The Medical Device Regulation, COVID-19 and Brexit
Sunday, February 28, 2021
Medical Device Industry After Brexit

Regulation 2020/561 (Regulation) was passed by the EU in April last year to take account of issues raised by the COVID-19 pandemic and to defer the date of application of certain provisions of Regulation 2017/745 (MDR) by one year.

The Regulation was published on 24 April 2020 through an EU accelerated procedure, and although the COVID-19 pandemic is still a major issue, the expiry of the one-year deferral is fast approaching.

The Regulation recognised that the COVID-19 outbreak and the associated public health crisis presented an unprecedented challenge to EU member states and constituted an immense burden for national authorities, health institutions, Union citizens and economic operators. Further, it recognised that the public health crisis created extraordinary circumstances that demand substantial additional resources, as well as an increased availability of vitally important medical devices, that could not reasonably have been anticipated at the time of adoption of the MDR.

The Regulation effectively provided considerable regulatory easement for the medical device industry, notified bodies and EU regulators, and with a view to allow more directed action against the pandemic. Importantly, the Regulation reduced the chances of shortages or delays in the supply of vitally important medical devices to the market due to the COVID-19 pandemic, and postponed the application of certain important provisions of the MDR from 26 May 2020 to 26 May 2021. The Regulation amended the MDR by deferring the repeal of the current Medical Device Directives (Directive 90/385 and Directive 93/42), thus, ensuring the continuity of current conformity assessment procedures. The Regulation also amended the MDR to defer requirements relating to the functionality of EUDAMED, which has impacts for manufacturers, importers and others in the medical device supply chain.

What Will Change Under MDR?

With the approaching expiry of the one-year deferral under the Regulation, focus is again shifting to what is required under MDR.

MDR impacts many aspects of medical device regulation, from development and the need for clinical evaluation, registration and oversight of Notified Bodies, to greater controls over actors in the supply chain and vigilance and market surveillance arrangements.

Much effort has already gone into plans for implementation of MDR, given the wide-ranging changes that will apply to manufacturers and Notified Bodies, and the need for development of new systems to carry out new processes.

Many provisions of the Regulation relate to product requirements, assessment procedures and certifications that will apply. The 26 May 2021 date is important because certain products (e.g. certain aesthetic devices) that were not previously covered by EU medical device controls will need to comply with the new medical device regulations on this date.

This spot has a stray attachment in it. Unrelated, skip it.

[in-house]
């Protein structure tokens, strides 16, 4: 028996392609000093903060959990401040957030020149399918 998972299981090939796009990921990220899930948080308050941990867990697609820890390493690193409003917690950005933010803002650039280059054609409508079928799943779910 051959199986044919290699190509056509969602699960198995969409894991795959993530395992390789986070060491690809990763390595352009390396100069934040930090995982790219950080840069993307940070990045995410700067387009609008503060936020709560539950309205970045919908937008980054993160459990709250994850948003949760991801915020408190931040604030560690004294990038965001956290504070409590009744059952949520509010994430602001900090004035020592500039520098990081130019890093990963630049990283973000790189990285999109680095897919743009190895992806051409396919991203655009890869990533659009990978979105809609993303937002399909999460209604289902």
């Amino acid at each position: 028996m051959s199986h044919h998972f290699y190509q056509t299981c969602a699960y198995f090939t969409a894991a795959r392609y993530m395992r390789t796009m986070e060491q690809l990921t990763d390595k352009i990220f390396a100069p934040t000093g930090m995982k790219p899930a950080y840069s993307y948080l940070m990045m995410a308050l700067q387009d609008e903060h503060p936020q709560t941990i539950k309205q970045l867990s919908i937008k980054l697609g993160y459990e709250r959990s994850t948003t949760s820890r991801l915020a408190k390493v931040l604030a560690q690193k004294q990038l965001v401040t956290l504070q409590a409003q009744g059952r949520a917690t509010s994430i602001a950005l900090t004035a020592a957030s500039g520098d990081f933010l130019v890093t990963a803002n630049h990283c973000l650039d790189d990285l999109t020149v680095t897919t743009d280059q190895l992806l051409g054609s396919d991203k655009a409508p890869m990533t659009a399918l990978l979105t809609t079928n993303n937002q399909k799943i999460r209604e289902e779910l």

Additionally, actors in the supply chain have enhanced obligations and these will apply to different types of operators, e.g. to importers, authorised representatives and distributors. Brexit Alongside the nearing of the deadline for application of major provisions of MDR, the UK ended the transition period for leaving the EU at 11 p.m. on 31 December 2020. As widely reported, Northern Ireland will be operating within the EU regulatory regime under the Northern Ireland Protocol. However, the UK Medicines and Healthcare products Regulatory Agency (MHRA) has indicated that for Great Britain (GB – the UK, without NI), MDR will fully apply in EU Member States from 26 May 2021.

As these regulations did not take effect during the transition period in GB, they were not EU law automatically retained by the EU Withdrawal Agreement Act and will, therefore, not automatically apply in GB. This means that the provisions contained within the MDR will not be transposed into law in GB and will not be implemented in GB. Having noted the above, the MHRA has indicated that for transition periods it will recognise EU certification.

The Practical Impact

Given the complexity of the MDR alongside the implementation rules, it is important that manufacturers and suppliers be aware of when new obligations will apply and carry out an analysis of how they sit with current product portfolios and products that are being developed or coming to market soon.

Capacity issues in the system are also a concern and planning around relevant support will be critical.

Other areas to consider are the possibility that further easements arise from in the EU and whether there is, in fact, any divergence in the application of regulatory rules across the UK going forward. The latter seems doubtful given that the UK has committed to align with the EU, at least in the short term, and the natural sense that applying aligned systems seems to make.